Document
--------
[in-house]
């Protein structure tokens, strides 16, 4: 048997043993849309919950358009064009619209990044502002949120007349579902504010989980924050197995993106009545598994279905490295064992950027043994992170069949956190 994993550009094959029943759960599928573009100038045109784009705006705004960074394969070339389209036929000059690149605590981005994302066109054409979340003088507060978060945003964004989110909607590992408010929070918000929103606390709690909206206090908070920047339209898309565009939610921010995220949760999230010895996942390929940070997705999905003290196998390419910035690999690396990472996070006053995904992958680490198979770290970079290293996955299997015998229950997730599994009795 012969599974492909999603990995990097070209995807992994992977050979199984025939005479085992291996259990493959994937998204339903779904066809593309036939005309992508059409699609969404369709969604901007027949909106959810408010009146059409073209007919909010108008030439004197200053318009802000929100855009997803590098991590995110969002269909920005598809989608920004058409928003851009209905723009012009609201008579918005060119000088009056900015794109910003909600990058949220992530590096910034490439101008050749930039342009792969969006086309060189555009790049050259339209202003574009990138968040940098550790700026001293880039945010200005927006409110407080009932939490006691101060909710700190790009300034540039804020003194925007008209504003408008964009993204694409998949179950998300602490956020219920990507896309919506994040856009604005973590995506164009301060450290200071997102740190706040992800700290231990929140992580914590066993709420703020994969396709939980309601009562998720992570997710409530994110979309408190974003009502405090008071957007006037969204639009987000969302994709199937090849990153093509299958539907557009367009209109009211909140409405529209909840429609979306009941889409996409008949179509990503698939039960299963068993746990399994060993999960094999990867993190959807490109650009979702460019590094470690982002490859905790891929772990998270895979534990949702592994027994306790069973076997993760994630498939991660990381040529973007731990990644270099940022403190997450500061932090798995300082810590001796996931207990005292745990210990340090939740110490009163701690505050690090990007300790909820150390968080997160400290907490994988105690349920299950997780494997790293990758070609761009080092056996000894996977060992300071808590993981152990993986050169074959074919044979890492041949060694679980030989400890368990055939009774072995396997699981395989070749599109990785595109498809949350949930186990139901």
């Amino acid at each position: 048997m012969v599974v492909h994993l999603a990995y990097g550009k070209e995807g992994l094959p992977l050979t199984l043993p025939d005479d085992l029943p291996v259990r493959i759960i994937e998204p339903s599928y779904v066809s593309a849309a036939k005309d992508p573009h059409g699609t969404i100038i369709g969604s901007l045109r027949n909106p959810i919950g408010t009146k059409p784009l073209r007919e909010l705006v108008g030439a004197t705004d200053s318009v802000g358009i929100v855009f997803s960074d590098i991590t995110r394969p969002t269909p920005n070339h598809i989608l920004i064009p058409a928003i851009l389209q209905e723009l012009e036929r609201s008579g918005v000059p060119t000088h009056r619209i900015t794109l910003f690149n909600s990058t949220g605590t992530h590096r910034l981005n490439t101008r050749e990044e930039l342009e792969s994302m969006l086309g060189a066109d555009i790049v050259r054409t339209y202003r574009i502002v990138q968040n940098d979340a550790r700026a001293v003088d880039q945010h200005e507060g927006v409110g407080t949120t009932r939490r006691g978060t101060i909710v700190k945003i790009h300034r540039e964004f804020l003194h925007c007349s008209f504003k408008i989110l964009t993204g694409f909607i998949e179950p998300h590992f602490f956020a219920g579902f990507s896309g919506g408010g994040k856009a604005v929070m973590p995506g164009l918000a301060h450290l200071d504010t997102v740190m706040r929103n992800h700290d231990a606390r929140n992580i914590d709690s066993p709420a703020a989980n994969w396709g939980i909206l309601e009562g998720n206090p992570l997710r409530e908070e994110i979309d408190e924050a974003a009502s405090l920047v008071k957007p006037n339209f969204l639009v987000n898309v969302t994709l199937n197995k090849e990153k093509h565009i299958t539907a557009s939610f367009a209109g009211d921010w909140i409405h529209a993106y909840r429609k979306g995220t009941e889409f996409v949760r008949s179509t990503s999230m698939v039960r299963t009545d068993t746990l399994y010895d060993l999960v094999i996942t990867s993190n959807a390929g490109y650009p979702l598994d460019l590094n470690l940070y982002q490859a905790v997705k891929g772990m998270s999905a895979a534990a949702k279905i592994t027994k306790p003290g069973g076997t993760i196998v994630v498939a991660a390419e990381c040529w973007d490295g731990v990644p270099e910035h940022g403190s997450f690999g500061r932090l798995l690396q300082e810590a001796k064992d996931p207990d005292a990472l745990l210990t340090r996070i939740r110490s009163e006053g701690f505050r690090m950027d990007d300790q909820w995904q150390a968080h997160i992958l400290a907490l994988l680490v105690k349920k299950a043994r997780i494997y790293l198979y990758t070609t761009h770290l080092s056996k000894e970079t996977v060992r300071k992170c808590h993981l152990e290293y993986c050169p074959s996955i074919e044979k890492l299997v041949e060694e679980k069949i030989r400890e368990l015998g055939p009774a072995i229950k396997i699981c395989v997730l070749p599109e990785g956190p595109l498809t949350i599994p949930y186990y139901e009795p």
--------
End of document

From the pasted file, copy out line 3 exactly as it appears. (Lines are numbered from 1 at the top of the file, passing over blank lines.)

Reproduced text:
């Amino acid at each position: 048997m012969v599974v492909h994993l999603a990995y990097g550009k070209e995807g992994l094959p992977l050979t199984l043993p025939d005479d085992l029943p291996v259990r493959i759960i994937e998204p339903s599928y779904v066809s593309a849309a036939k005309d992508p573009h059409g699609t969404i100038i369709g969604s901007l045109r027949n909106p959810i919950g408010t009146k059409p784009l073209r007919e909010l705006v108008g030439a004197t705004d200053s318009v802000g358009i929100v855009f997803s960074d590098i991590t995110r394969p969002t269909p920005n070339h598809i989608l920004i064009p058409a928003i851009l389209q209905e723009l012009e036929r609201s008579g918005v000059p060119t000088h009056r619209i900015t794109l910003f690149n909600s990058t949220g605590t992530h590096r910034l981005n490439t101008r050749e990044e930039l342009e792969s994302m969006l086309g060189a066109d555009i790049v050259r054409t339209y202003r574009i502002v990138q968040n940098d979340a550790r700026a001293v003088d880039q945010h200005e507060g927006v409110g407080t949120t009932r939490r006691g978060t101060i909710v700190k945003i790009h300034r540039e964004f804020l003194h925007c007349s008209f504003k408008i989110l964009t993204g694409f909607i998949e179950p998300h590992f602490f956020a219920g579902f990507s896309g919506g408010g994040k856009a604005v929070m973590p995506g164009l918000a301060h450290l200071d504010t997102v740190m706040r929103n992800h700290d231990a606390r929140n992580i914590d709690s066993p709420a703020a989980n994969w396709g939980i909206l309601e009562g998720n206090p992570l997710r409530e908070e994110i979309d408190e924050a974003a009502s405090l920047v008071k957007p006037n339209f969204l639009v987000n898309v969302t994709l199937n197995k090849e990153k093509h565009i299958t539907a557009s939610f367009a209109g009211d921010w909140i409405h529209a993106y909840r429609k979306g995220t009941e889409f996409v949760r008949s179509t990503s999230m698939v039960r299963t009545d068993t746990l399994y010895d060993l999960v094999i996942t990867s993190n959807a390929g490109y650009p979702l598994d460019l590094n470690l940070y982002q490859a905790v997705k891929g772990m998270s999905a895979a534990a949702k279905i592994t027994k306790p003290g069973g076997t993760i196998v994630v498939a991660a390419e990381c040529w973007d490295g731990v990644p270099e910035h940022g403190s997450f690999g500061r932090l798995l690396q300082e810590a001796k064992d996931p207990d005292a990472l745990l210990t340090r996070i939740r110490s009163e006053g701690f505050r690090m950027d990007d300790q909820w995904q150390a968080h997160i992958l400290a907490l994988l680490v105690k349920k299950a043994r997780i494997y790293l198979y990758t070609t761009h770290l080092s056996k000894e970079t996977v060992r300071k992170c808590h993981l152990e290293y993986c050169p074959s996955i074919e044979k890492l299997v041949e060694e679980k069949i030989r400890e368990l015998g055939p009774a072995i229950k396997i699981c395989v997730l070749p599109e990785g956190p595109l498809t949350i599994p949930y186990y139901e009795p």